Background: The difference in in vivo kinematics before and after total hip arthroplasty (THA) for the same subjects and the clearance between the liner and neck during squatting have been unclear. The purpose of the present study was to clarify (1) the changes in the in vivo kinematics between prosthetic hips and osteoarthritis hips of the same subjects and (2) the extent of the liner-to-neck clearance during squatting under weight-bearing conditions. Methods: This study consisted of 10 patients who underwent unilateral THA for symptomatic osteoarthritis. Using a flat-panel X-ray detector, we obtained continuous radiographs during squatting. We analyzed the hip joint's movements using three-dimensional-to-two-dimensional model-to-image registration techniques. We also quantified the minimum distance at maximum flexion and extension, and the minimum angle at maximum flexion between the liner and stem neck. Results: The maximum hip flexion angles post-THA (80.7° [range, 69.4-98.6°]) changed significantly compared with the pre-THA values (71.7° [range, 55.2°-91.2°]). The pelvic tilt angle (posterior +, anterior-) at the maximum hip flexion post-THA (10.4° [range, - 6.7° to 26.9°]) was significantly smaller than that at pre-THA (16.6° [range, - 3° to 40.3°]). The minimum anterior and posterior liner-to-neck distances averaged 10.9 and 8.0 mm, respectively, which was a significant difference. The minimum liner-to-neck angle at maximum flexion averaged 34.7° (range, 20.7°-46.3°). No liner-to-neck contact occurred in any of the hips. Conclusion: THA increased the range of hip joint motion and the pelvis tilted anteriorly more after than before THA, with sufficient liner-to-neck clearance during squatting. These data may be beneficial for advising patients after THA regarding postoperative activity restrictions in daily life.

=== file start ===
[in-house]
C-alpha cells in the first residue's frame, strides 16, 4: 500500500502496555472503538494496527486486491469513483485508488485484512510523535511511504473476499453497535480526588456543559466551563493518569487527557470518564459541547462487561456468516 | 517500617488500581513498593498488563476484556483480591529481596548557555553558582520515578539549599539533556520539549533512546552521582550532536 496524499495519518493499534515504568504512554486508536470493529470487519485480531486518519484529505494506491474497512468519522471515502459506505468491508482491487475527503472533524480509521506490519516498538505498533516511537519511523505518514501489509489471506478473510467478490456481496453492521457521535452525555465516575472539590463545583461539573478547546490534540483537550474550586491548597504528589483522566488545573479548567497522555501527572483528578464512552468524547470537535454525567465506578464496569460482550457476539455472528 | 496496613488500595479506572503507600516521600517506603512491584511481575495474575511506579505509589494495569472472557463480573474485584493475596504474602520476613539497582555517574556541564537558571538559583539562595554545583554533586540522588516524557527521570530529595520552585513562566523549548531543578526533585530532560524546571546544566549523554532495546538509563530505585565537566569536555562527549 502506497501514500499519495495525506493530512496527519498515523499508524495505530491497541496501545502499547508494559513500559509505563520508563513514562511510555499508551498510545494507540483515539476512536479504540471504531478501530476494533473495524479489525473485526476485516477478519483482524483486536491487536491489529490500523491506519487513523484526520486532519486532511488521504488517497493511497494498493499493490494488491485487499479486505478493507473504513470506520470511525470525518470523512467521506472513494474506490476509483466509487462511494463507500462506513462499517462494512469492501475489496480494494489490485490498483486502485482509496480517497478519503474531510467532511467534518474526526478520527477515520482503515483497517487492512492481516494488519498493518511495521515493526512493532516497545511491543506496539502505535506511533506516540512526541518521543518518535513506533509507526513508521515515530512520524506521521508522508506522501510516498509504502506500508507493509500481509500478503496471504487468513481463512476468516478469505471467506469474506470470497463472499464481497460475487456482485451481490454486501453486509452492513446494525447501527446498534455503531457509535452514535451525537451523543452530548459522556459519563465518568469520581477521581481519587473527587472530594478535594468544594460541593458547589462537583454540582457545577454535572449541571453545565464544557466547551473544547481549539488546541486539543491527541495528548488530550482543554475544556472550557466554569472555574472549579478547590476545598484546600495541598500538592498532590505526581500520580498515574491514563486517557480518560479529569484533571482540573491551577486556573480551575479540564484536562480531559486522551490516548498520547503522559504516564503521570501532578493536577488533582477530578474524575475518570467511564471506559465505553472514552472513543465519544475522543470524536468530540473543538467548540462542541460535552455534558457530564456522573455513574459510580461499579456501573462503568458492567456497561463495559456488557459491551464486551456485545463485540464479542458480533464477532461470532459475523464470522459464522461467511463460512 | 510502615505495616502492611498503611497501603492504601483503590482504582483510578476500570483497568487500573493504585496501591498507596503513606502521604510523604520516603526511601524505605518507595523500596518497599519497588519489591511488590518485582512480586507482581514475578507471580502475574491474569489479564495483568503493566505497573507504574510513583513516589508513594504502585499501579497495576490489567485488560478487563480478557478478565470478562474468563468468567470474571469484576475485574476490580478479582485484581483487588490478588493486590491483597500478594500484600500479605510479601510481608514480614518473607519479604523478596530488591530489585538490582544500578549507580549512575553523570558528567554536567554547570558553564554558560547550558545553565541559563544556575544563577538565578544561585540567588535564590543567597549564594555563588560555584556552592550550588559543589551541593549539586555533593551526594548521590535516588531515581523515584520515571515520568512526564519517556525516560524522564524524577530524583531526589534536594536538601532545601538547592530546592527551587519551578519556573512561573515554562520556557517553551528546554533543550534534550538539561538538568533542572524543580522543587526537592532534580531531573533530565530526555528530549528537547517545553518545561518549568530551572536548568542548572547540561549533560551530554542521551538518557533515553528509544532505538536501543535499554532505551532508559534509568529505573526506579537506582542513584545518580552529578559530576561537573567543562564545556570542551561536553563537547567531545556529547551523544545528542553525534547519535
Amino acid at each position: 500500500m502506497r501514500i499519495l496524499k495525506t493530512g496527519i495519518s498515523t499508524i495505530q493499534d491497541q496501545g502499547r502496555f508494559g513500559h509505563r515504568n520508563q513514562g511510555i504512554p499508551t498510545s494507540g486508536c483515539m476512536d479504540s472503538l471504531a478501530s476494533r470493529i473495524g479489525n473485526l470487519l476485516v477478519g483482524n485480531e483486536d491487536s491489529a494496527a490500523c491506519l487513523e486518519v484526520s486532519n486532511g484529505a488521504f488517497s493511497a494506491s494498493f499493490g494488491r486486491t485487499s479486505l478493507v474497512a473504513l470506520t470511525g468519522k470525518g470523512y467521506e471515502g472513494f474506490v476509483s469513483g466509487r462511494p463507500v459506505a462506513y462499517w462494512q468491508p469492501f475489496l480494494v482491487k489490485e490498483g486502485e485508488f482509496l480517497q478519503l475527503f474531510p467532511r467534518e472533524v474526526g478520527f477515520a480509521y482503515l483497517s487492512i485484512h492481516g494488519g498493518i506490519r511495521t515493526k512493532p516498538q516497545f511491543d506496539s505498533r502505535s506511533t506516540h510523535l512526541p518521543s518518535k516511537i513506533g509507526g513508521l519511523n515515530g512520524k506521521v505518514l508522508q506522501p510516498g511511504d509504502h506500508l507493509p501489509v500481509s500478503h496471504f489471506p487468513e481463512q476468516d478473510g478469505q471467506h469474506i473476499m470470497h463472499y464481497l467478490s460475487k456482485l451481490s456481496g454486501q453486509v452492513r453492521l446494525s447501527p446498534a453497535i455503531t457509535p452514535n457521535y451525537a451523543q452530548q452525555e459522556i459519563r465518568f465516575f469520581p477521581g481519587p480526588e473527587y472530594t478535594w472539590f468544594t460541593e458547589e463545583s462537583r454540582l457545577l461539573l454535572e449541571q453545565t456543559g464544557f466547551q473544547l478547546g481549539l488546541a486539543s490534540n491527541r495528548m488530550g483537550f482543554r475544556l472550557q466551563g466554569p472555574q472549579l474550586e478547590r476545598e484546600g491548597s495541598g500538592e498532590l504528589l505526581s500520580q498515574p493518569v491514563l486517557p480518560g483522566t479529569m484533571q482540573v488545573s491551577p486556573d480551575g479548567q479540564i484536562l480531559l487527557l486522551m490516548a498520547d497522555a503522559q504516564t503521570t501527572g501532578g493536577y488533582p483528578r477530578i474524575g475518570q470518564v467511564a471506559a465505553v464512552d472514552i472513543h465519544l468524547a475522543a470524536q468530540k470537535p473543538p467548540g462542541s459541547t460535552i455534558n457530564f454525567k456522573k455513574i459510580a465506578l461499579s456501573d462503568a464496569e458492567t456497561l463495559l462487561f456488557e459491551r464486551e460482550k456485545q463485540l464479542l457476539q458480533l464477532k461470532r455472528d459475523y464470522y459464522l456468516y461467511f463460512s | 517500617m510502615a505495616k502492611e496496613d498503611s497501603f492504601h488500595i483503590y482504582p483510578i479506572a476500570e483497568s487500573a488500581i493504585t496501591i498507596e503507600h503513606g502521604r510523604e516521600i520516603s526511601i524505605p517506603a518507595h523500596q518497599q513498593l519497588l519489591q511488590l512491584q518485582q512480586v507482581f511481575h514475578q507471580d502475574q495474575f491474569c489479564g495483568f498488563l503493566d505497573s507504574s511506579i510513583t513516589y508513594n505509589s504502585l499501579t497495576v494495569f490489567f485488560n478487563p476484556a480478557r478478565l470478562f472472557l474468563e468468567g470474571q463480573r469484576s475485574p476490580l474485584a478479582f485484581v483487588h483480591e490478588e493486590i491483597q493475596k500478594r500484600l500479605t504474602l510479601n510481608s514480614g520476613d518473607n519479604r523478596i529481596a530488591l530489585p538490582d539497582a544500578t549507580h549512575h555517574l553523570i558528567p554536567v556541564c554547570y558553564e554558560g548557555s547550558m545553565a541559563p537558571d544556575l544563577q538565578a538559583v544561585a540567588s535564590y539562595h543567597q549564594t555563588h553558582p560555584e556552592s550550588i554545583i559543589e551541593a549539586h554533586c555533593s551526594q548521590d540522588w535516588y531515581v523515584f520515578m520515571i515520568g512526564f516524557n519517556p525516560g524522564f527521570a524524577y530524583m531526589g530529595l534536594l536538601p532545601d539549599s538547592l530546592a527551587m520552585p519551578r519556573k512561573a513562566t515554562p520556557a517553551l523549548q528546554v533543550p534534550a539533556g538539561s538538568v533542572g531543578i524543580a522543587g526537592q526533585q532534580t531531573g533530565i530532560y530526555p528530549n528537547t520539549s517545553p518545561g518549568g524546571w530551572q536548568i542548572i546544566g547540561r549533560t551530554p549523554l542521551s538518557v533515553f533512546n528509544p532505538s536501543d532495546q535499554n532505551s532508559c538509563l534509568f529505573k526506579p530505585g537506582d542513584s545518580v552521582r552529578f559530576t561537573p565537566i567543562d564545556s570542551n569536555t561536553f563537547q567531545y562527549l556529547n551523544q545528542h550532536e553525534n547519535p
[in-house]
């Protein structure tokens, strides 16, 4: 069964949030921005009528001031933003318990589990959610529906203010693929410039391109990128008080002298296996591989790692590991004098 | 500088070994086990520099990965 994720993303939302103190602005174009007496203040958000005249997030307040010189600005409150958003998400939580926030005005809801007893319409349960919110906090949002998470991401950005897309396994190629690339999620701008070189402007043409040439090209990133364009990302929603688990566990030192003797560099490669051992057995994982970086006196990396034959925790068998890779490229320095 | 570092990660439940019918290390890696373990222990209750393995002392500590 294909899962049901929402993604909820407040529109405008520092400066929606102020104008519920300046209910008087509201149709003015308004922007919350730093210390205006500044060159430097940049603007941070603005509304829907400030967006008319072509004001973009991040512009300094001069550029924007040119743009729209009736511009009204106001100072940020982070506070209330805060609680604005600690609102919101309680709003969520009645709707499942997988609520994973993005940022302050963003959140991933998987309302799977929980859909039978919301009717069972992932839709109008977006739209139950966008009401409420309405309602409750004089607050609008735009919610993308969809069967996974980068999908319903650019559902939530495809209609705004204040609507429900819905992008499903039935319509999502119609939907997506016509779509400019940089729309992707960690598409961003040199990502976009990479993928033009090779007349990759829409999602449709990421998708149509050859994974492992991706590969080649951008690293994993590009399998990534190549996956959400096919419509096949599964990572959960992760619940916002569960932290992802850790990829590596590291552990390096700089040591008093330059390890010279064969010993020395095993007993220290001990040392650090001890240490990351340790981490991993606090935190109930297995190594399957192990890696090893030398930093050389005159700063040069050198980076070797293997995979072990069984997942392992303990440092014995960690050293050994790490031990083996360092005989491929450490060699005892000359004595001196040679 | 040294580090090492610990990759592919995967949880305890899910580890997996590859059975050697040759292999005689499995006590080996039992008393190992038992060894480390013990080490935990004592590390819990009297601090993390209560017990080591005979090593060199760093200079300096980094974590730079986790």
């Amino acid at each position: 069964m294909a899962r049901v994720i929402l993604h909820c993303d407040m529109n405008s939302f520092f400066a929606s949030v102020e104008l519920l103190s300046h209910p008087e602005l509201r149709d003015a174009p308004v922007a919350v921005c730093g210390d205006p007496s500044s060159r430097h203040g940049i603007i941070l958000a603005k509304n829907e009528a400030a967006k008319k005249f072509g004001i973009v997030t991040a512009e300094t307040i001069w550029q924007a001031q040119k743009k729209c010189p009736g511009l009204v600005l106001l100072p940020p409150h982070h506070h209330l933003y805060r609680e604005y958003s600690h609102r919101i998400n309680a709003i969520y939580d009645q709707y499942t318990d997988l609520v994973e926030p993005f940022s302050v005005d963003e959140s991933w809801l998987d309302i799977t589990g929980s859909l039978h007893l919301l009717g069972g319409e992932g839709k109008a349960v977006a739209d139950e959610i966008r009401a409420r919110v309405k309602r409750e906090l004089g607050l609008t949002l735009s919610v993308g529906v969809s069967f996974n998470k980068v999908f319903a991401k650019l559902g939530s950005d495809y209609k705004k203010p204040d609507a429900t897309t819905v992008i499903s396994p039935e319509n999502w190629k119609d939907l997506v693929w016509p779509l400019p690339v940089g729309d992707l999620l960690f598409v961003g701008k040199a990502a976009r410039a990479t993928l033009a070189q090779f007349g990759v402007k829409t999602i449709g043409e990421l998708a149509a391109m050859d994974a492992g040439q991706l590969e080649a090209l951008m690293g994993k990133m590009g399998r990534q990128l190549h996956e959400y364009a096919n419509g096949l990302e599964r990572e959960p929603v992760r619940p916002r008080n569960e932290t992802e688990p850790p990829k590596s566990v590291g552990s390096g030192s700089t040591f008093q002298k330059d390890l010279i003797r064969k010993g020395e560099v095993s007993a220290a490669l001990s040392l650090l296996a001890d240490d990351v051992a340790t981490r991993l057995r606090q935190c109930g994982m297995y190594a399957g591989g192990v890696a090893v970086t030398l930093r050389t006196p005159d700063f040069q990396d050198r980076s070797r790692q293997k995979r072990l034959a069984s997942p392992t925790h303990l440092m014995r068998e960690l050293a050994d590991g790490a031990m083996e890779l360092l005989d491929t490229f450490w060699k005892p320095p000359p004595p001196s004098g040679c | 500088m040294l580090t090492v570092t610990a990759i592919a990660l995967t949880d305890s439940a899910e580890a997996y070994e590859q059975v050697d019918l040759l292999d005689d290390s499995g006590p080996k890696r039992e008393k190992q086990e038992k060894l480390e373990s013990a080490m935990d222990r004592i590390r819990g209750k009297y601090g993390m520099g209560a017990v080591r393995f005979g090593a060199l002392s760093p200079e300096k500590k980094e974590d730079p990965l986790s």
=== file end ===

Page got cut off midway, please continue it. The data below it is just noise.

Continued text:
All Science Journal Classification (ASJC) codes
- Orthopedics and Sports Medicine